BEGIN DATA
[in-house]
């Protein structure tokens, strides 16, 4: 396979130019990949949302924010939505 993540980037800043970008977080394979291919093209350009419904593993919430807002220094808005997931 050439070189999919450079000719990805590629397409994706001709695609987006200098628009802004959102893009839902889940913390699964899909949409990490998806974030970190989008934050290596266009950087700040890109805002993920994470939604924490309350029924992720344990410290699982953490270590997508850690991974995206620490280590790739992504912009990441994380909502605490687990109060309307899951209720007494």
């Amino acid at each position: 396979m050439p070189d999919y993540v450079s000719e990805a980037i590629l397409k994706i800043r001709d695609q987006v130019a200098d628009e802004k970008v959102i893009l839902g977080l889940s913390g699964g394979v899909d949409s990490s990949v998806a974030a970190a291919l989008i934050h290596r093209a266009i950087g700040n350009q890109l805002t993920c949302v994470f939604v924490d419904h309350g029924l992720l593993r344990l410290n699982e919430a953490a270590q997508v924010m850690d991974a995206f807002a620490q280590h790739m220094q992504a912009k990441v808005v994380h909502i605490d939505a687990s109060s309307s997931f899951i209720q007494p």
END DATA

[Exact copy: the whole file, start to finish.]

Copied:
[in-house]
């Protein structure tokens, strides 16, 4: 396979130019990949949302924010939505 993540980037800043970008977080394979291919093209350009419904593993919430807002220094808005997931 050439070189999919450079000719990805590629397409994706001709695609987006200098628009802004959102893009839902889940913390699964899909949409990490998806974030970190989008934050290596266009950087700040890109805002993920994470939604924490309350029924992720344990410290699982953490270590997508850690991974995206620490280590790739992504912009990441994380909502605490687990109060309307899951209720007494």
């Amino acid at each position: 396979m050439p070189d999919y993540v450079s000719e990805a980037i590629l397409k994706i800043r001709d695609q987006v130019a200098d628009e802004k970008v959102i893009l839902g977080l889940s913390g699964g394979v899909d949409s990490s990949v998806a974030a970190a291919l989008i934050h290596r093209a266009i950087g700040n350009q890109l805002t993920c949302v994470f939604v924490d419904h309350g029924l992720l593993r344990l410290n699982e919430a953490a270590q997508v924010m850690d991974a995206f807002a620490q280590h790739m220094q992504a912009k990441v808005v994380h909502i605490d939505a687990s109060s309307s997931f899951i209720q007494p």